Air France-KLM has won close to €10bn in state aid from both the French and Dutch government as it seeks to avoid a liquidity crunch due to the economic effects of the coronavirus on the airline sector.
The French government confirmed on Friday evening that it had agreed a €7bn loan package for the airline while the Dutch government said that it was still in talks but pledged between €2bn and €4bn.
“Air France’s planes are grounded, so we need to support Air France,” said Bruno Le Maire, French finance minister, on television on Friday evening adding that the loans would come with conditions including that “Air France must become the most environmentally friendly company on the planet”.
Mr Le Maire also confirmed that France is working on a deal for carmaker Renault which will be worth around €5bn.
Air France-KLM’s shares have dropped by 55 per cent so far this year as the whole airline sector has been devastated by the lockdowns put in place to stop the spread of coronavirus.
The aid from the French government will take the form of a €4bn loan, 90 per cent of which will be guaranteed by the state, and which will be granted by a consortium of six French and international banks. It has a maturity of 12 months, with two consecutive one-year extension options exercisable by Air France-KLM.
Another €3bn will be in the form of a direct loan from the state as part of a €20bn fund managed by the Agence des participations de l’État, which is in charge of the government’s equity holdings. That loan will have a maturity of four years, with two consecutive one-year extension options exercisable by Air France-KLM.
The loans, said the French finance ministry without providing further detail, are “intended solely for the needs of the subsidiary Air France.” The state currently holds 14.3 per cent of the airline, while the Dutch state holds 14 per cent.
“The Dutch state has also stated its intention to support the KLM Group”, the Dutch arm of the airline, and discussions are continuing, said Air France-KLM in a statement on Friday evening.
Wopke Hoekstra, Dutch finance minister, said the Netherlands would pump between €2-4bn of support into KLM.
In return, the Dutch government — which bought its 14 per cent stake in the group last year — would demand that all dividends and bonuses be suspended, Mr Hoekstra said during an emergency press conference on Friday evening. The government will be encouraging KLM’s senior management to make sacrifices in their wages.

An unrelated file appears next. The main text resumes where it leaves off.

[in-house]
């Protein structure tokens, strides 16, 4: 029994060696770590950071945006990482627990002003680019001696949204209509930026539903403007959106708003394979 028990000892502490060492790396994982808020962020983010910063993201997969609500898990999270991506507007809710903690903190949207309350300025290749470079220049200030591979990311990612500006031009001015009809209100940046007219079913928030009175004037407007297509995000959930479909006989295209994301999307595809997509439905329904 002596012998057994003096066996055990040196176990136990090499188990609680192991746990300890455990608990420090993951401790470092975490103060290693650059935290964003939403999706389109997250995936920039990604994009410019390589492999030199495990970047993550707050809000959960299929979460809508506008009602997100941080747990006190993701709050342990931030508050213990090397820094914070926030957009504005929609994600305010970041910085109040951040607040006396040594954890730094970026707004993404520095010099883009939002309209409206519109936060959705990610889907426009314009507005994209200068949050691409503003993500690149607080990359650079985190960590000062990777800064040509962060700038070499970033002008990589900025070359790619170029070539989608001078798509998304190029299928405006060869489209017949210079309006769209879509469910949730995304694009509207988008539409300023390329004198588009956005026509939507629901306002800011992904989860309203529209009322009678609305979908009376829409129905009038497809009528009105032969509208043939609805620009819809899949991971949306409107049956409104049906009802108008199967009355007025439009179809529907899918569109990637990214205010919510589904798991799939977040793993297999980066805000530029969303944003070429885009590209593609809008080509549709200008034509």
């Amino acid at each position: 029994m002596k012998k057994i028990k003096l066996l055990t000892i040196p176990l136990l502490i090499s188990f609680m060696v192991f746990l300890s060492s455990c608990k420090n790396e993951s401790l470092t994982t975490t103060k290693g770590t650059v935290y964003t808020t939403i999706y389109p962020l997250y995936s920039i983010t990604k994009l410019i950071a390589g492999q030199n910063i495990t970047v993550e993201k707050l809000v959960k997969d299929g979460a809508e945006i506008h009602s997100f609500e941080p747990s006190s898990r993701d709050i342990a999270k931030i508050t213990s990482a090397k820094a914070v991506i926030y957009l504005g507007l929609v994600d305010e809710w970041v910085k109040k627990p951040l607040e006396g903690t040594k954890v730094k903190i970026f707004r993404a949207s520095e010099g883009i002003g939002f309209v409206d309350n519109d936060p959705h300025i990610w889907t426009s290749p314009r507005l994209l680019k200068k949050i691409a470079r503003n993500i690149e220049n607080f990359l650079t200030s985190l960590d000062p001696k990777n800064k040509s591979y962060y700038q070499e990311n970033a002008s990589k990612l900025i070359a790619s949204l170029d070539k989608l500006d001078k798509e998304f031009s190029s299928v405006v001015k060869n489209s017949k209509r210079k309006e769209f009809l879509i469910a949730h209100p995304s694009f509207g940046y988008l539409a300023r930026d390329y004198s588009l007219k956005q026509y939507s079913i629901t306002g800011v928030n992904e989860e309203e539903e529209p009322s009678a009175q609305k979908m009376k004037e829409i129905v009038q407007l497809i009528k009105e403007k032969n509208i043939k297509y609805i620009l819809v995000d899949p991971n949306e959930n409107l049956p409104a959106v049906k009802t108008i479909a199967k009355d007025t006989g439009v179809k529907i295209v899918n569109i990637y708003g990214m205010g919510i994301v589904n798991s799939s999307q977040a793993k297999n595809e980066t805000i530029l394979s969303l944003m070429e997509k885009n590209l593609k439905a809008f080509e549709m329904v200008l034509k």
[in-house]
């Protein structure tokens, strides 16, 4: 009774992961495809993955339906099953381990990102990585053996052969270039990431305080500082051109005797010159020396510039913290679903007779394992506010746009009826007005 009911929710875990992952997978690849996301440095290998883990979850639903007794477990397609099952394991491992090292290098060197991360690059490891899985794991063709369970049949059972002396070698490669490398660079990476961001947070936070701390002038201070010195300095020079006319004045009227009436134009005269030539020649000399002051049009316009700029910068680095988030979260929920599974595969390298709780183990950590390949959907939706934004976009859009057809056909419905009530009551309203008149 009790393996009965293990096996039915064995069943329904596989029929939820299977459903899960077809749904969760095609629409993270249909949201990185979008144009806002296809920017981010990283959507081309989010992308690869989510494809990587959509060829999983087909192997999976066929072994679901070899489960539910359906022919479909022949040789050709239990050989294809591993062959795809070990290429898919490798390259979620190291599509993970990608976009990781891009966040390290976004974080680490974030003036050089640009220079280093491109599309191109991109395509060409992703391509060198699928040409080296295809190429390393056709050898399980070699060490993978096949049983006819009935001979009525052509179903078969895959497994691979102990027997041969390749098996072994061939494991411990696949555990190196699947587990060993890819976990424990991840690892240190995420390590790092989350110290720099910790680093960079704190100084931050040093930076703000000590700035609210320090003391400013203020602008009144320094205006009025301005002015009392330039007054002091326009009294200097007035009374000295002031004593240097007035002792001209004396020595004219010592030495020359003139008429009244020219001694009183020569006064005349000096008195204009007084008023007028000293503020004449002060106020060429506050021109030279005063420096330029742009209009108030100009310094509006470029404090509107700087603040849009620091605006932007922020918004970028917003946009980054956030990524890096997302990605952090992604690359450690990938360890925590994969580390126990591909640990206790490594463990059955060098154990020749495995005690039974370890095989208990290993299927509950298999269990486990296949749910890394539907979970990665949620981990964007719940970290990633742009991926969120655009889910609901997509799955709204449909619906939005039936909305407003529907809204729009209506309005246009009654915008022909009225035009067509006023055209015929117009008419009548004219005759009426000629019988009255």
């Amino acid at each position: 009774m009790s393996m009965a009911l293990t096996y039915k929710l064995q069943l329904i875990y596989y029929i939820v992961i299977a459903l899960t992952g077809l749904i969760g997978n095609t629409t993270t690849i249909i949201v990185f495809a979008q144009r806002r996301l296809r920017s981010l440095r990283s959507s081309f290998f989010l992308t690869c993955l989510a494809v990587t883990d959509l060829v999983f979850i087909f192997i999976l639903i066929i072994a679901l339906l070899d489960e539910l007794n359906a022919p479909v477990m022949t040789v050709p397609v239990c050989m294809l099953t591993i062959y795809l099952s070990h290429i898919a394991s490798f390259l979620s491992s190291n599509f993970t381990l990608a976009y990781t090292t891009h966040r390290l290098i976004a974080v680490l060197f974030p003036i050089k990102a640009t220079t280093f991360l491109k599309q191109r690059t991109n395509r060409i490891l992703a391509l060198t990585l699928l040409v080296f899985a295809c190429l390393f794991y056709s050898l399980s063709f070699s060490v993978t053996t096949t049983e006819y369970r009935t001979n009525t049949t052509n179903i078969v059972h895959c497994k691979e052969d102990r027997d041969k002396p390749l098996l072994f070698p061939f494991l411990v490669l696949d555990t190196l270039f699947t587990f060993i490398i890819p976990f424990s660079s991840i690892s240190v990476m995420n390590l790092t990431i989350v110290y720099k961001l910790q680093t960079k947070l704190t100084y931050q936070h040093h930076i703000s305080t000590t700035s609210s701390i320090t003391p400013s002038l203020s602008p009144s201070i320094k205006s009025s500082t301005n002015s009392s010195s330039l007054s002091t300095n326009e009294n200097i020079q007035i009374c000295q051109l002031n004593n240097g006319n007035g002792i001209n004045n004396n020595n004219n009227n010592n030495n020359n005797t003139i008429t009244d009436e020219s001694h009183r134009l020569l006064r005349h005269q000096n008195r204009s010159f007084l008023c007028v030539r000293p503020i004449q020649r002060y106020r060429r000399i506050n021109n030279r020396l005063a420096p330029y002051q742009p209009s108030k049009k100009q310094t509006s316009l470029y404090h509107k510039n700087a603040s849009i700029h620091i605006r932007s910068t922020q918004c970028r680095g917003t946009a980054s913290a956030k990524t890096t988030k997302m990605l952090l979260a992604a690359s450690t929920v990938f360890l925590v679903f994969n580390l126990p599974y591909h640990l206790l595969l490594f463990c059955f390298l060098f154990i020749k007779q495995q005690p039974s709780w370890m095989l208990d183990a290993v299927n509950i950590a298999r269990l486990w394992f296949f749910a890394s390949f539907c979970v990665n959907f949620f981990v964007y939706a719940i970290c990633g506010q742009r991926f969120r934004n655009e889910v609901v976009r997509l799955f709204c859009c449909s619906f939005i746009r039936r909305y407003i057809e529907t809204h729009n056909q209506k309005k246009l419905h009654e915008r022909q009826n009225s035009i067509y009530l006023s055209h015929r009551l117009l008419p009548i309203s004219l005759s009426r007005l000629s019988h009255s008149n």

The Dutch finance ministry said it was set to decide on the precise amount of support to be offered but that it was expected to come in the form of a state guarantee and a loan.
“We have always indicated that we are doing everything we can to help Air France-KLM through this crisis,” said Mr Hoekstra. “The position of Schiphol airport is of great importance for the Dutch economy and jobs.”
Without the funding from the governments, which still must be approved in Brussels, said the group, “a liquidity injection would be necessary in the third quarter of 2020.”
A transformation plan for Air France-KLM “will be finalised in the coming months”, added the airline, and once this has happened and “when better visibility on post-crisis air traffic levels becomes available” the airline will “consider increasing its equity capital subject to market conditions”.
Air France-KLM said “the French state has indicated its intention to examine the conditions under which it might participate in such an operation to increase its capital.”
Should Air France-KLM issue new shares, Mr Hoekstra said the Dutch government would consider increasing its stake in the airline.
Mr Le Maire also confirmed that the state is preparing a €5bn loan for French carmaker Renault which earlier this week said it was burning through €600m per month in cash, not including working capital. The state is also Renault’s biggest shareholder, with just over 15 per cent of the capital.